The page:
Our latest auction was very much one of market consistency and the firming up of current price trends for certain whiskies. The highest achieving bottle – the Bowmore 1955 40 year old – however was an interesting one in that it was a comfortable and impressive new record for this particular bottling with a hammer price of £6200. A remarkable and extraordinarily brilliant whisky; it has long been suspected that this bottling would start to climb into higher four figure prices one day. Is this result a spike or the start of a new trading level? Time will tell.
It’s not often the upper end of an auction features quite so many Glenfarclas. This auction saw the 1955 John Grant 50 year old, the Millennium 40 year old
and the 1956 Family Casks 2007 edition all achieve comfortable and consistent prices of £4000, £1900 and £1950 respectively. Similarly, the Caol Ila Manager’s Dram hit a consistent £2150; proof again of just how in demand the liquid inside this legendary bottling is.
It was good to see the Old Pulteney 40 year old hit a new record of £2050 at auction. This is a beautiful bottling in terms of both aesthetics and liquid, perhaps a little overlooked upon release but now certainly gaining more appreciation from collectors and drinkers alike. In terms of bottlings that are in the midst of upwards realignment in terms of their secondary market values, the results of £1750 and £1250 for the Macallan 1965 17 year old and the Bowmore Bicentenary show these bottlings are now comfortably trading at these new price levels and look set to stay at this mark for near future.
Speaking of Macallan the Diamond Jubilee and Private Eyes all performed towards the top of their price range in this sale in the £1150-1250 bracket. Interestingly enough the Coronations were down in this sale around a somewhat depressed £500-525. On the opposite end of the spectrum from pure ‘collectables’. The old rarities had another solid auction with an early example of the Springbank 30 year old hitting a healthy £1050 – good considering the level. And the 1940s John Locke providing further evidence of the strength of older Irish Whiskey bottlings at auction these days. Another good example was the Glen Grant Moray Bonding 10 year old from the 1950s which hit £575, the last time we had one of these in it sold for around half that price. The demand for old single malts such as this goes nowhere but up these days.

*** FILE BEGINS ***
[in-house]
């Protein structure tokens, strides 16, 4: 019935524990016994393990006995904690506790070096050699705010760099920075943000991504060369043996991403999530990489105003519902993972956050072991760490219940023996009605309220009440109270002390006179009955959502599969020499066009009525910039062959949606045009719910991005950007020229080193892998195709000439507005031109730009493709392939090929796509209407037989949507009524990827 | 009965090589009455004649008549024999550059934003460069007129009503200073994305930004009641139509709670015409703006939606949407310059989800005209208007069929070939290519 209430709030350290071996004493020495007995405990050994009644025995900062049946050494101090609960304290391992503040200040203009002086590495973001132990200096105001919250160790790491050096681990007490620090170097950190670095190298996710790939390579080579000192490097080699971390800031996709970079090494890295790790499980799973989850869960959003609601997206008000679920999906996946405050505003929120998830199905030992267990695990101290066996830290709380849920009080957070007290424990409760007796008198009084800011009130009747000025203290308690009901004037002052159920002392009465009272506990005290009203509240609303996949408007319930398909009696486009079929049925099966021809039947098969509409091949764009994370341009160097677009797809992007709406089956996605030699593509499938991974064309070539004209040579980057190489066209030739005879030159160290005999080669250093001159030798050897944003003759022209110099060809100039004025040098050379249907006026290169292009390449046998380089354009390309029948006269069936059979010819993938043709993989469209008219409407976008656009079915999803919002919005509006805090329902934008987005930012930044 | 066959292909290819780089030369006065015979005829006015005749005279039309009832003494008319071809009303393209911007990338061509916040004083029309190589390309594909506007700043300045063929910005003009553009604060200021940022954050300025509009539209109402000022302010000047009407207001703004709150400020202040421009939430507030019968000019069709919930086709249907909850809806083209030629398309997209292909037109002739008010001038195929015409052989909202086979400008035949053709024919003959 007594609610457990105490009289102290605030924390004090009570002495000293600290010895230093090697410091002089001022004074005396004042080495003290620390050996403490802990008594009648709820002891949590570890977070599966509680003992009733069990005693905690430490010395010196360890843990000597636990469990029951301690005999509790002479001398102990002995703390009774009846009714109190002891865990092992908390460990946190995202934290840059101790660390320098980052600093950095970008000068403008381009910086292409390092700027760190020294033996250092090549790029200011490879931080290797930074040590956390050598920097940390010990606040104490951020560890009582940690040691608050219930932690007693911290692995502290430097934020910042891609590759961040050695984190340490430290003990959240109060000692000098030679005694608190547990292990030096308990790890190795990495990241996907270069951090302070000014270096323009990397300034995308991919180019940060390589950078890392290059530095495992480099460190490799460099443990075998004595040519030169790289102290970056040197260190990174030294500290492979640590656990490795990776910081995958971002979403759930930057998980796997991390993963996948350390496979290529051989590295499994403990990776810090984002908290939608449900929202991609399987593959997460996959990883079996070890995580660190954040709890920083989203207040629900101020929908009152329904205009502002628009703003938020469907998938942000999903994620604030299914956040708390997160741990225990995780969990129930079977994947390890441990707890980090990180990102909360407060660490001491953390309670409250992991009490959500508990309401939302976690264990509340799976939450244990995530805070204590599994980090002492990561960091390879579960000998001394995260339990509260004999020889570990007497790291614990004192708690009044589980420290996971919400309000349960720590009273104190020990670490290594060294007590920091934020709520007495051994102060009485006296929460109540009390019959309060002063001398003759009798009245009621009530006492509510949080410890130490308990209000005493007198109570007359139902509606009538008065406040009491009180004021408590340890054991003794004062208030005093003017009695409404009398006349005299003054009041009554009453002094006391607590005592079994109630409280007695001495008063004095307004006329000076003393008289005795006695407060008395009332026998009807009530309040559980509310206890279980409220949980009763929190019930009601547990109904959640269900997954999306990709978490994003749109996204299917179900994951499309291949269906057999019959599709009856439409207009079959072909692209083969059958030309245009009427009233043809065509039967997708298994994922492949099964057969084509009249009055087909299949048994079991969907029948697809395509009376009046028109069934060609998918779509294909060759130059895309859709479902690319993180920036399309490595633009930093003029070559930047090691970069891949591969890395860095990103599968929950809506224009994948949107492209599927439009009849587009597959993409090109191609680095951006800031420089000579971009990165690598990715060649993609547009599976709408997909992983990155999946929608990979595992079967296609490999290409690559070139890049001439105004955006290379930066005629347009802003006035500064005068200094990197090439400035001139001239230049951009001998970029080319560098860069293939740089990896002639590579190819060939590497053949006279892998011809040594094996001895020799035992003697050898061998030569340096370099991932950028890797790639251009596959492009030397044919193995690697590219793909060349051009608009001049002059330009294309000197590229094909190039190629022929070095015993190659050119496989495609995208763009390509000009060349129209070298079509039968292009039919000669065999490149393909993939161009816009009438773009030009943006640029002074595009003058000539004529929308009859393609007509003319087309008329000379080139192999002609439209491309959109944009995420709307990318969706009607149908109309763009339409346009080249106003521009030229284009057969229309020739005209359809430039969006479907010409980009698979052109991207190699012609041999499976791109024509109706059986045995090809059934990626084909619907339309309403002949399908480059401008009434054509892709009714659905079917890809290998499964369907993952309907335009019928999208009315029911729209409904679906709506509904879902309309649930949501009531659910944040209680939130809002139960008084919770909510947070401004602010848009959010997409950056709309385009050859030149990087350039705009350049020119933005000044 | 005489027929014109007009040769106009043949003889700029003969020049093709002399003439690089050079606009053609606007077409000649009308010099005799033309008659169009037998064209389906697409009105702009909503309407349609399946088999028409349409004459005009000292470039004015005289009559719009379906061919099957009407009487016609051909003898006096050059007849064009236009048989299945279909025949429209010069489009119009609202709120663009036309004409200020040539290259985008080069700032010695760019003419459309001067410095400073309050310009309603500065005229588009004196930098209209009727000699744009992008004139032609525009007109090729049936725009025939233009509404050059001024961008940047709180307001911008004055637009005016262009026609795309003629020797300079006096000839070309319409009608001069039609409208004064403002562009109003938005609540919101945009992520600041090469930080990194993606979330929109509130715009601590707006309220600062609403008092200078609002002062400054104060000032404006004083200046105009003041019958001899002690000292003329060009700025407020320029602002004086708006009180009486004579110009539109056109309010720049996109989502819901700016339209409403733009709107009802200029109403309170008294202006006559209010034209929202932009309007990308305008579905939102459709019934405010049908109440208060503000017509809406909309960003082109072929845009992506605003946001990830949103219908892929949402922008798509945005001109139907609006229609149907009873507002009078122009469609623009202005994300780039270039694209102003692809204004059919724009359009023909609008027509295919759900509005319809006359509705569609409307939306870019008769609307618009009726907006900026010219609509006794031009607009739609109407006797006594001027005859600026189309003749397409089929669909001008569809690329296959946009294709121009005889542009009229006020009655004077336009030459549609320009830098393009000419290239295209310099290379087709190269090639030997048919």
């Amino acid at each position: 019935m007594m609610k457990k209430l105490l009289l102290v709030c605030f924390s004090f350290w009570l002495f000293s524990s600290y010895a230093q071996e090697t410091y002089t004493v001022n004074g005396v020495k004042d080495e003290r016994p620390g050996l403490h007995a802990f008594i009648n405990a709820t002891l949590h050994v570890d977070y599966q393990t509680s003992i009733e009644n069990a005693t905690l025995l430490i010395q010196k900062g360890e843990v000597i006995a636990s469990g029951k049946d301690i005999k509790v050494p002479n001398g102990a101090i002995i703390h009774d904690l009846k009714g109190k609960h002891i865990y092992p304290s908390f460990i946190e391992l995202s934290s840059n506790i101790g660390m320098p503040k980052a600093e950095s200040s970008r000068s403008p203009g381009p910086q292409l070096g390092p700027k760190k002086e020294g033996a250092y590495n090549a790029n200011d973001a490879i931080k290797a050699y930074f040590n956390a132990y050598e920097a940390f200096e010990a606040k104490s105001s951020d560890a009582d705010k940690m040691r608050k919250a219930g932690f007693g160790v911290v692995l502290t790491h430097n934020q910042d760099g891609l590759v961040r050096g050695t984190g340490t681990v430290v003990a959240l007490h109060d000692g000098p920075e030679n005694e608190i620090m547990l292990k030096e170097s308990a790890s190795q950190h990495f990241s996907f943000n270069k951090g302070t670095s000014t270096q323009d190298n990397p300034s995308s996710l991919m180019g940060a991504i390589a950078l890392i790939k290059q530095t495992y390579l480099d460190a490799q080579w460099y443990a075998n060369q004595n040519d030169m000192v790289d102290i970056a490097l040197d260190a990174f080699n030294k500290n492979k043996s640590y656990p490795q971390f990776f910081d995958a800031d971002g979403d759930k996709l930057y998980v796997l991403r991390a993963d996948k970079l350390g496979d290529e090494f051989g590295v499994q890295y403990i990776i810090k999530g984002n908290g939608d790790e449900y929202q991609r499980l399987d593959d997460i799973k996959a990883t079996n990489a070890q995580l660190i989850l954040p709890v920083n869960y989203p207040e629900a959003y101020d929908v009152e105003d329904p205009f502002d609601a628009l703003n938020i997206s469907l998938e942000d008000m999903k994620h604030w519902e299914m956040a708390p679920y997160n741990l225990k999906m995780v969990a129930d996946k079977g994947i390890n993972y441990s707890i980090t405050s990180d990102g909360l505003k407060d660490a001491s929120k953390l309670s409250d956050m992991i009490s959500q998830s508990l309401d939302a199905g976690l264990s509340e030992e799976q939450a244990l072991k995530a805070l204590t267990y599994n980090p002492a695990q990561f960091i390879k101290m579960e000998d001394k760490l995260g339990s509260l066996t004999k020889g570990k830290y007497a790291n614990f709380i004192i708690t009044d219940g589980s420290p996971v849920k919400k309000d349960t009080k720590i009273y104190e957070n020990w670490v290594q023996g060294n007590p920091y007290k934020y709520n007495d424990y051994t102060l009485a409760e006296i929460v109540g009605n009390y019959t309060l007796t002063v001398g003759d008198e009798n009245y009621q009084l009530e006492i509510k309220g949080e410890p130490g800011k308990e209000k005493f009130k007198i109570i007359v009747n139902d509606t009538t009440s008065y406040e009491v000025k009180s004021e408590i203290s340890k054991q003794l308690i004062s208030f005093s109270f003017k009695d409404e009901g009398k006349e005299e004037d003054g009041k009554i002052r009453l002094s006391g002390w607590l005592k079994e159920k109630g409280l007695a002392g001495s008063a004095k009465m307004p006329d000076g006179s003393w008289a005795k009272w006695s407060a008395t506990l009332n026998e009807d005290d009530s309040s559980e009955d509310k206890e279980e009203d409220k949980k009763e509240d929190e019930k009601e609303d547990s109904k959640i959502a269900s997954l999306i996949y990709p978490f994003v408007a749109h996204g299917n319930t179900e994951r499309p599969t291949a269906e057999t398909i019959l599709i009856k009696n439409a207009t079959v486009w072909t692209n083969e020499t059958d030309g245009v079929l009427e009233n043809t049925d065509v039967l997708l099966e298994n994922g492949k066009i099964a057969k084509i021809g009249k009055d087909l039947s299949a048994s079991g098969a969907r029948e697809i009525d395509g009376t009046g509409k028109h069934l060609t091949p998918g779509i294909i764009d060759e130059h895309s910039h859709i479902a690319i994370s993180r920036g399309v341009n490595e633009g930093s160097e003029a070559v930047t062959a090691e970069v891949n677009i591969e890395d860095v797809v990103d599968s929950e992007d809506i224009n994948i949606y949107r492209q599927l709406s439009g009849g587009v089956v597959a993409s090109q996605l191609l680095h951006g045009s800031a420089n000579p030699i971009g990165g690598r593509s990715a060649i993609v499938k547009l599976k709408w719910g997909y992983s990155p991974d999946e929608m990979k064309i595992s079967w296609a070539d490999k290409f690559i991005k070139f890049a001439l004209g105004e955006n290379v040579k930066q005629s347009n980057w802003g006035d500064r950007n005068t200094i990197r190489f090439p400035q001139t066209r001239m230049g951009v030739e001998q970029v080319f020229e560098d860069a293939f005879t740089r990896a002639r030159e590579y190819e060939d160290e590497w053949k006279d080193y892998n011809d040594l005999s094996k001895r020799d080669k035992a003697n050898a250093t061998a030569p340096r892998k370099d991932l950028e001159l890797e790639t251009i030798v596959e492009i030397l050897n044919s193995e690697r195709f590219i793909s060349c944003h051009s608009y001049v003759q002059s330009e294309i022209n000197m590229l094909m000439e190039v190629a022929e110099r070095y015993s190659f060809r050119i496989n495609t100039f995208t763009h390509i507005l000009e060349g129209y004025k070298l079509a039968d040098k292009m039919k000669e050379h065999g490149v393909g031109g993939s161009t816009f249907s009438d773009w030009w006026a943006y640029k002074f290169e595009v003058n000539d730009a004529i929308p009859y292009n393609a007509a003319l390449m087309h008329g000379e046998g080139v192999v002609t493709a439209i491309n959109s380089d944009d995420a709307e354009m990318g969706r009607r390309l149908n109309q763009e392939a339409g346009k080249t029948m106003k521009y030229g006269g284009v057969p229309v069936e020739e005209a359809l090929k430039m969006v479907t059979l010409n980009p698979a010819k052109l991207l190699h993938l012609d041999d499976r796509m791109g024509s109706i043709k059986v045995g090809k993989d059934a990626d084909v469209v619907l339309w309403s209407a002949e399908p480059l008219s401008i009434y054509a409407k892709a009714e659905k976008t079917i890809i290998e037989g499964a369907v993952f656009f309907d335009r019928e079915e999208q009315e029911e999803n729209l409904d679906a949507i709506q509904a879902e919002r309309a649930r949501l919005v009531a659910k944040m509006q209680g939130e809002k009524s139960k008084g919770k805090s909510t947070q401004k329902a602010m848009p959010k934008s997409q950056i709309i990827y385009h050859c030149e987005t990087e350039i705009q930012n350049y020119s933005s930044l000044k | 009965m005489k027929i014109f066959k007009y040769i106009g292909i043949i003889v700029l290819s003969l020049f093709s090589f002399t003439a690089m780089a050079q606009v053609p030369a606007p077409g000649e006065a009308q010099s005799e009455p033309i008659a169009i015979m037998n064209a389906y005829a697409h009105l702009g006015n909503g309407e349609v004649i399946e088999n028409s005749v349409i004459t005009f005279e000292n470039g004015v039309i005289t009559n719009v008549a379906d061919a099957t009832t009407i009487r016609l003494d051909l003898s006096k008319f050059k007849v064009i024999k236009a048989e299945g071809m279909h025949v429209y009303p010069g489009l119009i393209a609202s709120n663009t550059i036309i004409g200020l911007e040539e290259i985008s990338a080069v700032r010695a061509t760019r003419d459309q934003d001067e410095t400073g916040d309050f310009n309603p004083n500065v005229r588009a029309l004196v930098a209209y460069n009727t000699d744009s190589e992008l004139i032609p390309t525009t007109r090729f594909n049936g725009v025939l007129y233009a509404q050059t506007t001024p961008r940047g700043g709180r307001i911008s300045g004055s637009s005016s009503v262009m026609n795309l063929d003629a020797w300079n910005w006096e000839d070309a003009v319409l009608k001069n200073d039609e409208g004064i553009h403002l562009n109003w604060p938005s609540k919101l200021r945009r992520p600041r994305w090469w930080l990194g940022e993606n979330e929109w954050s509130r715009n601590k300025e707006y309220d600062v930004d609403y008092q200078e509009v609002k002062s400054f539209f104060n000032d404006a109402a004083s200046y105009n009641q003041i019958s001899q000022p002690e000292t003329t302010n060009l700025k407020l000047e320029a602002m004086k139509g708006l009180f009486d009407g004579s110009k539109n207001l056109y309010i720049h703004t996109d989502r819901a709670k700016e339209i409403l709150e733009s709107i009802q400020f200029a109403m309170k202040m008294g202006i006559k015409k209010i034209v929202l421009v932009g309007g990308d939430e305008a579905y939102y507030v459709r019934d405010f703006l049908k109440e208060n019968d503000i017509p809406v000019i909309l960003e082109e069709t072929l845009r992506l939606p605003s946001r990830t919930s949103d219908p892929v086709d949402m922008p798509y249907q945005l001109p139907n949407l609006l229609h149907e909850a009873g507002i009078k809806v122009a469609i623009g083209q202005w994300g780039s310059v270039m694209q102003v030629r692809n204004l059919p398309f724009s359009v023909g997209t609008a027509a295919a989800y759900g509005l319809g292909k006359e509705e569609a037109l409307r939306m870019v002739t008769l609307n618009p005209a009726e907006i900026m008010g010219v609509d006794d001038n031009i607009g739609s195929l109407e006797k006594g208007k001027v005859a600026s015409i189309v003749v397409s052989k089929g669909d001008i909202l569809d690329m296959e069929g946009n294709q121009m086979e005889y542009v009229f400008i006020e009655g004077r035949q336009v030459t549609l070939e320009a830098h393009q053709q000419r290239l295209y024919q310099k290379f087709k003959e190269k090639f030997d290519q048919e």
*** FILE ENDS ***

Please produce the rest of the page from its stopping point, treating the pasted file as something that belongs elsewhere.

Also in spiralling demand is Brora which delivered another healthy crop of results with the SMWS 61.9 1981 Brora fetching £675 and the 1975 Rare Malts finishing at £700. It’s becoming increasingly difficult to get any cask strength Brora from any of the short eras of its production for under £500 nowadays and it looks set to continue to climb in value.
There were plenty of other strong results in this sale around the mid-range of the auction. £575 for the Cadenhead’s Warehouse Tasting 1977 39 year old Littlemill, £600 for the 1964 Blackadder Glenfarclas and £235 for the Springbank 1997 19 year old Cadenhead’s Warehouse Tasting bottling – this is a series that is seemingly from strength to strength at auction thanks to great liquid and fair retail prices. Although I hope this doesn’t stop because – as drinker – this series is a Godsend, thank you Cadenhead!
Prices throughout this sale were generally strong and consistent, but this sale was notable for a series of excellent bargains around the £40-100 range. If you were looking for good value drinkers for home or your bar, this was potentially a great sale from a buyer’s perspective. Bottlings such as a 1985 21 year old Ardmore SMWS 66.22 for £67.50, or a dark sherried 1987 Macallan from Cadenheads for £82.50 were good prices from a drinking perspective. Similarly, quite a number of other SMWS, old Signatory and Cadenhead bottlings around this price range were also great wee bargains. I’ve said it before and I’ll say it again, if you are patient, careful and observant, there is no shortage of great bottlings to be had at auctions for fair prices.
Overall a well-balanced, mid-year kind of sale that clearly emphasised that the secondary market is very much a seller’s market at the upper and middle levels and a drinker’s treat at the lower ends. The watchword for this sale was very much consistency above all else. Plenty to give confidence to anyone thinking about cashing in on a few juicy bottles. Until next time…